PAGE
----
• Home
  • Events
  • Henupoto Wara: Supernatural Anti-Hero of the Mythical Past
Loading Events

« All Events

  • This event has passed.

Henupoto Wara: Supernatural Anti-Hero of the Mythical Past

06/03/2021 @ 10:00 AM - 11:00 AM PST


Graphic: The Emberá Comarca of Eastern Panama within the red circle


Henupoto Wara: Supernatural Anti-Hero of the Mythical Past


The Emberá, a tropical lowland tribe of the Darién rain forest of Eastern Panama and the Pacific coastal lowlands of Colombia, have a strong tradition of telling detailed stories about animals, spirits, and demons and of adventures in the mythical past.  Henupoto Wara, or Leg-Born Child, is one of the most famous stories and chronicles the adventures of this cultural anti-hero as he engages the many supernatural ecologies and denizens of Emberá cosmology.  This discussion presents the story and discusses an interpretation of some of the ecological images, assumed knowledge and cosmological implications embedded is this oft-told narrative.


Henupoto tries to tear off the face of the moon because the elders said the moon killed his mother.

The story of Henupoto is one of the most well-known stories of the pantheon of Emberá stories, myths, legends and narratives. It is the story of a man who is born of the union between a spirit and a woman.  His mother dies in childbirth and he grows up a troubled but powerful orphan constantly trying to locate the being that killed his mother.  As part supernatural being, he executes a series of herculean tasks that require his special skills.  Like many characters in stories among the Emberá, Henupoto is not precisely a hero but rather a supernaturally strong anti-hero that makes embarrassing demands upon society that results in the elders always trying to figure out a way to get rid of him. However, no matter how difficult the task they assign or how unlikely he is to succeed at the tasks, he comes out victorious.  That is, until the dramatic end.  His efforts, it can be interpreted, profoundly protect society from the potential ravages of the supernatural world.  Henupoto is constantly upsetting and resetting the balance between the human, the natural and the supernatural worlds.  Although Henupoto is universally admired among the Emberá, for his strength, cunning, skill and determination, he is also an outcast and a cosmic misfit.  He is also comically naïve as he attempts to track down the being that killed his mother when it was he, himself, when he was born, who caused his mother to die in childbirth.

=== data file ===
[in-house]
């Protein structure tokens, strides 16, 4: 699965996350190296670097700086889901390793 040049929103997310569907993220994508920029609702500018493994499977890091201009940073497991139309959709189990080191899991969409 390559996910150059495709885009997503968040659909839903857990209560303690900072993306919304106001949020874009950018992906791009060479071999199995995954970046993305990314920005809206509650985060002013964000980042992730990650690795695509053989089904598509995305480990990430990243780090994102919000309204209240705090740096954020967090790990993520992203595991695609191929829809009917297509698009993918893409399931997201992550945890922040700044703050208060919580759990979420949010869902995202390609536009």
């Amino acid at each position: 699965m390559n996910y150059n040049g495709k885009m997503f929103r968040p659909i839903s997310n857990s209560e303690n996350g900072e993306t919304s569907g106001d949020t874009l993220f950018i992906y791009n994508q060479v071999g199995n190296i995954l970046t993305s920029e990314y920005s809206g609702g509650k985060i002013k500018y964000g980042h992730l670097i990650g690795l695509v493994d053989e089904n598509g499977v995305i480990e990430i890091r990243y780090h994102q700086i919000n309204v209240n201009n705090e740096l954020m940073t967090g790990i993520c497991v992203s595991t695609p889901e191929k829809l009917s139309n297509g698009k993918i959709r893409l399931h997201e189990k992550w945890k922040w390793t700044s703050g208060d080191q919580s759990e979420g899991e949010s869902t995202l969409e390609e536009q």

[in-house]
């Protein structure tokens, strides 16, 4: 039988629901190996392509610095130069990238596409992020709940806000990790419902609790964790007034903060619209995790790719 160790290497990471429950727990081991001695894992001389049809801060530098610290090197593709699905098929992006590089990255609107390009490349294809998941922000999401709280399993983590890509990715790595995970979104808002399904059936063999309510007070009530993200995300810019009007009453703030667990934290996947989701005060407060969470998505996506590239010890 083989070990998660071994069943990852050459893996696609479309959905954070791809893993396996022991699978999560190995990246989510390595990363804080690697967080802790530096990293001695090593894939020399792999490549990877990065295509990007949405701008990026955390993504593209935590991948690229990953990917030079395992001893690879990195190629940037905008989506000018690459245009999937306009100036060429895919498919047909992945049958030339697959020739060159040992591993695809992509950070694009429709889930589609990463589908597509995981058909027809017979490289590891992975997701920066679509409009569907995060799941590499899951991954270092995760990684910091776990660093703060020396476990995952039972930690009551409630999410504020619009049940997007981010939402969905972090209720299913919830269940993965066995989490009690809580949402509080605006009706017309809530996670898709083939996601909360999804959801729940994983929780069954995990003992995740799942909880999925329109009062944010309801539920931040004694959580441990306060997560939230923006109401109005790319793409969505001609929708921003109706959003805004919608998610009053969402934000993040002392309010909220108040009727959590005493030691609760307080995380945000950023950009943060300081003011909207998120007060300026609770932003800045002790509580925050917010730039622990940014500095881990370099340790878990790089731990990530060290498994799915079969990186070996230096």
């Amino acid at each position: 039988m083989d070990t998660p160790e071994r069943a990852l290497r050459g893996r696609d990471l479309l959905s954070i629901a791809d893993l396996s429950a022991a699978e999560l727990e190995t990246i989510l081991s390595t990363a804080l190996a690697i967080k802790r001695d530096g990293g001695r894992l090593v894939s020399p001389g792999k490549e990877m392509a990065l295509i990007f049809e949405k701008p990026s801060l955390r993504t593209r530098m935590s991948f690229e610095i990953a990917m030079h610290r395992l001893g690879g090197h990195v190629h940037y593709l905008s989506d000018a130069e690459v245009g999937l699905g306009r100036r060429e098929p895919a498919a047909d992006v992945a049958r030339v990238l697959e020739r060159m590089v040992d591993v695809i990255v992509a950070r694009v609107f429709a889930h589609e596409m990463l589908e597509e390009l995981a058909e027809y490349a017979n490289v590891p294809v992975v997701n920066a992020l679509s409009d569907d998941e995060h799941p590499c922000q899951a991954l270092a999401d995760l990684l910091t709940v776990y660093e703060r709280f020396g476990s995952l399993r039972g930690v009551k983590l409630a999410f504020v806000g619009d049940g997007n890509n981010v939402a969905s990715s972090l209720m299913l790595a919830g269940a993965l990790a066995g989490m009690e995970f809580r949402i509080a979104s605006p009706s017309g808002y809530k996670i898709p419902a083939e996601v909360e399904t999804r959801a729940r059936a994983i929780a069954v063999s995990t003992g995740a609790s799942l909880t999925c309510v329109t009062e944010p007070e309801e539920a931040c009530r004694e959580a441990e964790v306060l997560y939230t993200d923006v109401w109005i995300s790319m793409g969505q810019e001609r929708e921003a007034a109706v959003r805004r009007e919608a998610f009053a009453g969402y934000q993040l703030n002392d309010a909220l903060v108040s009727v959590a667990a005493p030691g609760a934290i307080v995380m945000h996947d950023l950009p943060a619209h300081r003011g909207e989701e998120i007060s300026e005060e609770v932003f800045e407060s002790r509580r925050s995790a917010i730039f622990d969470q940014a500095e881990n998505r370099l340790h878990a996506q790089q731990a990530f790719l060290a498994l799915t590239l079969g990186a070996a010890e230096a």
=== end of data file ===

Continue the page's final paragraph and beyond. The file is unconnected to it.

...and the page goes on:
Emberá in ceremonial dress from Emberá Drua, a village on the upper Chagres River, Panama

The Emberá have a sophisticated cosmology or, if you will, religion in which the many actors, spirits, demons, people, animals and natural forces interact in a complex and dynamic spiritual equilibrium.  It is often the role of the shaman or in this case a human spirit being to maintain this equilibrium by creating harmony among all these competing forces and to ensure that the spirits from time-to-time can be bound to human intention through carefully executed rituals that seduce the often ambivalent spirits into cooperation.   The Emberá have a strong narrative tradition that communicates ecological principles. The stories contain strong evocative images and symbols and form a type of encapsulated language, coding metaphorically the actions of the human and spirit world. This language, with its ecological imagery, shows what happens when the cultural rules are broken and they delineate the fine line between the cultural and spiritual domain.


Emberá Drua village in the upper Chagres River, Panama


The story of Henupoto dramatically illustrates the supernatural struggle of cosmological forces and demonstrates the power of narratives to encode culturally rich information.  Myths, such as Henupoto, provide a unique view into the complex cultural perspective of traditional cultures that practice a pre-literary narrative tradition for countless generations. 



Presentation by William Harp
Information Systems Technologist, Cultural Anthropologist and Geospatial Analyst



William Harp
Previous lectures on film







Non-members only need to register once to attend the free events.

Is this the first time you will attend a presentation with us?
Follow this link first.


10:00 AM - 11:00 AM PST




Chantal Jager

Back to top